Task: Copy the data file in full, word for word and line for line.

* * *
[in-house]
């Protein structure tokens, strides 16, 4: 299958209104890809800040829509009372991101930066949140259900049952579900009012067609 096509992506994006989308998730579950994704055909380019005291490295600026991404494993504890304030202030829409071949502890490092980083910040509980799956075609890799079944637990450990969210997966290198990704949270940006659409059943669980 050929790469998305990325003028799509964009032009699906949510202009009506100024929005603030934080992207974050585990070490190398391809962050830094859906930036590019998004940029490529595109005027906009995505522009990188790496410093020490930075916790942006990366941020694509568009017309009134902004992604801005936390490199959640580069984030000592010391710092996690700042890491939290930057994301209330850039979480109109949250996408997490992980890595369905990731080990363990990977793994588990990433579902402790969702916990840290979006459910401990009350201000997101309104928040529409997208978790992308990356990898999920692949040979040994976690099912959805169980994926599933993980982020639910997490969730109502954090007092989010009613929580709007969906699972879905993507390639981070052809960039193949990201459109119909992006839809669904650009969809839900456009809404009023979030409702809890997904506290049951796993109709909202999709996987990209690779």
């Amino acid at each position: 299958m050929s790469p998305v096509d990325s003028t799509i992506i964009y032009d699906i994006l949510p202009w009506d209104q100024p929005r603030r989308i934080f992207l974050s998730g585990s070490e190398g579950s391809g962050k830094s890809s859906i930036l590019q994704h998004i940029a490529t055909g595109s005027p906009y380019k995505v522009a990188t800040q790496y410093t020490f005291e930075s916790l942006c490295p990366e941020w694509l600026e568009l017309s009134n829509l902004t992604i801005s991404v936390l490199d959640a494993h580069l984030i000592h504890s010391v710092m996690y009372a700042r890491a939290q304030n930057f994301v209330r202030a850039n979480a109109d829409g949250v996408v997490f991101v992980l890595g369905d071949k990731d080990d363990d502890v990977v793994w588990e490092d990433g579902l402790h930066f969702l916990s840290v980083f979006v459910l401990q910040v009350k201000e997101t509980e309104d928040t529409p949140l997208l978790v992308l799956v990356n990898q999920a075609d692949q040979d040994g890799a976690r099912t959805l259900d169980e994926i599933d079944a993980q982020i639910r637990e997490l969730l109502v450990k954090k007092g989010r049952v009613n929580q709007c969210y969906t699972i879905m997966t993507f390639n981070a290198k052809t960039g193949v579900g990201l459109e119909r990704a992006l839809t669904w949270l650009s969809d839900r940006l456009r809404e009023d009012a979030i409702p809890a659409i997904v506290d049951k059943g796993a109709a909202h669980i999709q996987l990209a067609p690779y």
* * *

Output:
[in-house]
């Protein structure tokens, strides 16, 4: 299958209104890809800040829509009372991101930066949140259900049952579900009012067609 096509992506994006989308998730579950994704055909380019005291490295600026991404494993504890304030202030829409071949502890490092980083910040509980799956075609890799079944637990450990969210997966290198990704949270940006659409059943669980 050929790469998305990325003028799509964009032009699906949510202009009506100024929005603030934080992207974050585990070490190398391809962050830094859906930036590019998004940029490529595109005027906009995505522009990188790496410093020490930075916790942006990366941020694509568009017309009134902004992604801005936390490199959640580069984030000592010391710092996690700042890491939290930057994301209330850039979480109109949250996408997490992980890595369905990731080990363990990977793994588990990433579902402790969702916990840290979006459910401990009350201000997101309104928040529409997208978790992308990356990898999920692949040979040994976690099912959805169980994926599933993980982020639910997490969730109502954090007092989010009613929580709007969906699972879905993507390639981070052809960039193949990201459109119909992006839809669904650009969809839900456009809404009023979030409702809890997904506290049951796993109709909202999709996987990209690779």
């Amino acid at each position: 299958m050929s790469p998305v096509d990325s003028t799509i992506i964009y032009d699906i994006l949510p202009w009506d209104q100024p929005r603030r989308i934080f992207l974050s998730g585990s070490e190398g579950s391809g962050k830094s890809s859906i930036l590019q994704h998004i940029a490529t055909g595109s005027p906009y380019k995505v522009a990188t800040q790496y410093t020490f005291e930075s916790l942006c490295p990366e941020w694509l600026e568009l017309s009134n829509l902004t992604i801005s991404v936390l490199d959640a494993h580069l984030i000592h504890s010391v710092m996690y009372a700042r890491a939290q304030n930057f994301v209330r202030a850039n979480a109109d829409g949250v996408v997490f991101v992980l890595g369905d071949k990731d080990d363990d502890v990977v793994w588990e490092d990433g579902l402790h930066f969702l916990s840290v980083f979006v459910l401990q910040v009350k201000e997101t509980e309104d928040t529409p949140l997208l978790v992308l799956v990356n990898q999920a075609d692949q040979d040994g890799a976690r099912t959805l259900d169980e994926i599933d079944a993980q982020i639910r637990e997490l969730l109502v450990k954090k007092g989010r049952v009613n929580q709007c969210y969906t699972i879905m997966t993507f390639n981070a290198k052809t960039g193949v579900g990201l459109e119909r990704a992006l839809t669904w949270l650009s969809d839900r940006l456009r809404e009023d009012a979030i409702p809890a659409i997904v506290d049951k059943g796993a109709a909202h669980i999709q996987l990209a067609p690779y």